HYPOCRISY OF HERITAGE
Tim Patterson - Executive Director/Treasurer
Sabrina and I took a vacation a few years ago with some friends of ours and ventured up to the northern regions of our great nation, to the state of Vermont. Other Floridian acquaintances who heard of our frosty trek said we must be very tough and hearty people to go to Vermont in the dead of winter. Actually it was not that cold or at least it did not seem that frigid to me.
We had the privilege and pleasure of staying at an absolutely gorgeous Bed and Breakfast that was a turn of the century three-story farmhouse. It had been recently updated with all the modern conveniences and was more than just comfortable. Every amenity that one might desire was available.
The setting was pristine and beautiful, a 250-acre farm surrounded by conifers and gigantic maple trees. A stable of draft horses were maintained on the property for the carriages and sleighs used by guests. The barn in which they stayed during the cold evenings would be the envy of most any human as a place of residence. It was a massive three story, all wood barn whose rafters and framing was held together with tongue and groove construction along with wooden pegs. It was a craftsman’s work of art. Currier and Ives could not have conceived and depicted a more beautiful scene.
More than a foot of fresh snow already blanketed the area and another twelve inches fell while we were there. For us southern fellows, it was quite a change from our normal surroundings. During the day we would travel the area and take in the sights. Sabrina is an avid photographer and wanted to record as much of the surroundings as possible. She wanted to make sure she photographed the covered bridges in this region as well as shoot as many barns and churches as she had time.
Vermont Bed and Breakfast from winter visit to New England. (Photo by Sabrina Patterson)
I have never seen so many beautiful, old white steepled churches in all my life. Most of them dated from the late 1700’s to the early 1800’s. Many were established well before the Declaration of Independence was ever signed. They were beautiful places of worship and were at one time the very points at which the great denominations of our country were birthed and commissioned. I wondered, how many of these churches were used as the rallying points of our brave men in the Revolutionary War. How many of these churches were the nurseries in which the great leaders and framers of our nation were nurtured and taught the morals and ethics that have become the fabric of our government? How many of these churches were the launching pads from which the white-hot missiles of evangelists were sent into the great West as our country expanded its borders? The histories and heritages of these hallowed halls were so real and present that one could almost smell and touch the past.
On Sunday mornings throughout the valleys and villages the peal of clarion bells could be heard as congregations were called to gather in these ancient buildings. In appearance they seemed almost unchanged by the ages except that the horses and buggies, that once transported the congregants to worship, have now been replaced by four-wheel drive trucks and SUV’s. But the most obvious change in these houses of worship is who and what they worship.
Beautiful church in Vermont.
(Photo by Sabrina Patterson)
Today, many are Christian churches in name only. They no longer believe in One Supreme God and they surely do not believe that Jesus is the only way to heaven. The Bible no longer is considered the Word of God, and to hold to such a view is to be considered unenlightened and ignorant. Most have become little more than community clubs that come together for social or political reasons. Oh yes, they still sing some of the old hymns and songs of the Faith, but they have radically changed the words in order to appease the modernists and to conform to present day ideological perspectives, being sure not to offend anyone. On the outside they seem to be what they once were, but on the inside they are empty shells of a life that has long since departed. They are the ultimate hypocrisy of heritage.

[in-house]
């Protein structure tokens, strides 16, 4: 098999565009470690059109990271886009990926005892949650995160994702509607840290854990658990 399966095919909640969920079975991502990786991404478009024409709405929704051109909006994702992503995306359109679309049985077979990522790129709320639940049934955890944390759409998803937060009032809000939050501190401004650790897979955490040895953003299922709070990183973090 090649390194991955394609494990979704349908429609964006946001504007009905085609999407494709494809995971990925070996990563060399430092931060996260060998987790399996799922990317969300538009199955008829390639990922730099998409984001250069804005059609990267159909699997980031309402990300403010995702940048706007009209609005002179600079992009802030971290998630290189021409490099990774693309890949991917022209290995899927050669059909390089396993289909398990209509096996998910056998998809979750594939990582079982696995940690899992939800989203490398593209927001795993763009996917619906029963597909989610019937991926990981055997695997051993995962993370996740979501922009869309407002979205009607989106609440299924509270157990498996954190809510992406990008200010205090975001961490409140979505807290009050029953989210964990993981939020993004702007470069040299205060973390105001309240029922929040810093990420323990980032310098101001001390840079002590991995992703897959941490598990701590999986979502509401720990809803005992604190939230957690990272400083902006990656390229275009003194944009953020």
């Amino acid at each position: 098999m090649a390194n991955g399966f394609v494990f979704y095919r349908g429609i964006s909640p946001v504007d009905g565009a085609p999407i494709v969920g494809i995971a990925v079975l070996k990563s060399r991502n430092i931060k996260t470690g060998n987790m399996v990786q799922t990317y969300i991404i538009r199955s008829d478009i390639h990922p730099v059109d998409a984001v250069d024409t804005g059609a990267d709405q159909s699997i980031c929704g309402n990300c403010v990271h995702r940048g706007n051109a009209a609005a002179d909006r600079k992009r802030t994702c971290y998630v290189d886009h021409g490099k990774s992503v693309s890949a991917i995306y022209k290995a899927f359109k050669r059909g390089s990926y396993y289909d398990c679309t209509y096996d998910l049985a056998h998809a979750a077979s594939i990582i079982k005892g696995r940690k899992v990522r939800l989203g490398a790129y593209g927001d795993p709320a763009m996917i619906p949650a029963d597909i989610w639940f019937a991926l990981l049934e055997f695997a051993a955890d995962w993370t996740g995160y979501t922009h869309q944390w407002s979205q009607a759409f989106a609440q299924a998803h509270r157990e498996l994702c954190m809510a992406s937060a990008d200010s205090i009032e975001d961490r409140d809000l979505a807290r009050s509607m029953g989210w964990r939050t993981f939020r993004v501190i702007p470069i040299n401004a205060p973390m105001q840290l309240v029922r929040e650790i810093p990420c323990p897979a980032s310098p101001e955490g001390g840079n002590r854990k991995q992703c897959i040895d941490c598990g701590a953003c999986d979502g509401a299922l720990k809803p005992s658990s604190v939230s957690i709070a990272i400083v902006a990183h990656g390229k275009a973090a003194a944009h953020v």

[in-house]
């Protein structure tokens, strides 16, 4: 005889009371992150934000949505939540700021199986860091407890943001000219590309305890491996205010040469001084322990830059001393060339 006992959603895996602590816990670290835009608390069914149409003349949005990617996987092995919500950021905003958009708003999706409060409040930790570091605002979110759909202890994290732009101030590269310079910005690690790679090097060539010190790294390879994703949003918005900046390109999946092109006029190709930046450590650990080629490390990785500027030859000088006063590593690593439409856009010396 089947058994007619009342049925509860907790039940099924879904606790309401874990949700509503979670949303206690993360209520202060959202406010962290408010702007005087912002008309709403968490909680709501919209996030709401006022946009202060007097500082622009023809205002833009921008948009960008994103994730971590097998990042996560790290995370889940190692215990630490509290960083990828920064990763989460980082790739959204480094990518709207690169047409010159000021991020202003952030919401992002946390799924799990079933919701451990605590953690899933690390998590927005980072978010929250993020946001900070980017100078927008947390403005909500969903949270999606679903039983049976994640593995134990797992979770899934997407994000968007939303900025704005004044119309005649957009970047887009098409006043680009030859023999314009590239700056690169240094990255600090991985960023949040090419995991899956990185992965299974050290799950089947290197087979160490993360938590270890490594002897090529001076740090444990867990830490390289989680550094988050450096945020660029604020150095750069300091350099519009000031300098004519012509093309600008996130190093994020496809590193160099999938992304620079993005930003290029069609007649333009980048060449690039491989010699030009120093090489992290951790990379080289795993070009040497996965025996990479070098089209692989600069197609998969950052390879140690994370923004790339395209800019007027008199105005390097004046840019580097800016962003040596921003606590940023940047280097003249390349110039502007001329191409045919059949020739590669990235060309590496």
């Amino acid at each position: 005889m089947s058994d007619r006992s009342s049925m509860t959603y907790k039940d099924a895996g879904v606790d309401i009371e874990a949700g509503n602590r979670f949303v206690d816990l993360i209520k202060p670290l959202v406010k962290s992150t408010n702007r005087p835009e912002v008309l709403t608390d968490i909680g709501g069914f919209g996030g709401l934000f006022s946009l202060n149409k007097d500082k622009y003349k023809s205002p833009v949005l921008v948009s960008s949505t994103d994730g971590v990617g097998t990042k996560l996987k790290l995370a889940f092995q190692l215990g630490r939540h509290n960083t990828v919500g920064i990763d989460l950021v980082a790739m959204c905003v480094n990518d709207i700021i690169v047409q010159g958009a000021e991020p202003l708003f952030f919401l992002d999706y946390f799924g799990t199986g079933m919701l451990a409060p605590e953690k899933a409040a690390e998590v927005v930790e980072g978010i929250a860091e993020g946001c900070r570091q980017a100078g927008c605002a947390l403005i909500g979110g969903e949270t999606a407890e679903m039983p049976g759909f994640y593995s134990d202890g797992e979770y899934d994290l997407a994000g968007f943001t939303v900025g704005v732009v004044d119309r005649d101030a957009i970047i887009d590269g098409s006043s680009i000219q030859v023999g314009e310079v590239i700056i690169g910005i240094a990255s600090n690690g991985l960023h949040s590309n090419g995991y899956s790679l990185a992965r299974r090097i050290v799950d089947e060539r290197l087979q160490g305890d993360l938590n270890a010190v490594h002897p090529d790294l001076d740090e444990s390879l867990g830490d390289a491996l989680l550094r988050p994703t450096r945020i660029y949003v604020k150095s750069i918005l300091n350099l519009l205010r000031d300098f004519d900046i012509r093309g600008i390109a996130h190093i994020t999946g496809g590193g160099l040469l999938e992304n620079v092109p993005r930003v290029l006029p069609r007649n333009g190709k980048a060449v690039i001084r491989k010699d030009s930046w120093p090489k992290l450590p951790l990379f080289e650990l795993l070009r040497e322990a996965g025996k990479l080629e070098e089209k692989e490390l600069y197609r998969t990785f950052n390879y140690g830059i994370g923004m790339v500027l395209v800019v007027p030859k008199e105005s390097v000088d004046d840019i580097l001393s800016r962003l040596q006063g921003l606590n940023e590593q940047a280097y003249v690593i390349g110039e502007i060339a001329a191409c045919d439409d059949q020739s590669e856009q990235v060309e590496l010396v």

One need not go to Vermont to see this hypocrisy on display. I am very fearful that there are many today, right here in Michigan, as well as the rest of our Baptist Zion, that mimic these beautiful old churches. On the outside they have the appearance of godliness, but on the inside they are empty and possess only mere images of former glory. Regrettably, this is true for churches and people who no longer believe or practice what they once were.
As a family of churches and believers we call Southern Baptist, we must remain diligent to hold tightly to the tenets and truths that compose the foundation of our faith. We cannot and must not allow the pressures of our present culture or the prevailing position of political correctness to persuade us to loose the ties that bind us from the moorings of God's inerrant and infallible Word.
We must also guard against allowing the traditions and practices that we so love, to replace a personal and loving relationship with our Heavenly Father. If we do not, we will become nothing more than beautiful yet empty architectural expressions of a faith that no longer exists.
This would be a great time to ask ourselves if what is on the outside truly reflects the innermost part of our hearts. Now would be a good time to ask if we are little more than hypocrisy of heritage.
BSCM State Exec Tim Patterson standing on a frozen lake in Vermont. (Photo by Sabrina Patterson)
Matthew 23:27 (HCSB)
“Woe to you, scribes and Pharisees, hypocrites! You are like whitewashed tombs, which appear beautiful on the outside, but inside are full of dead men’s bones and every impurity.
Holman Christian Standard Bible (HCSB)
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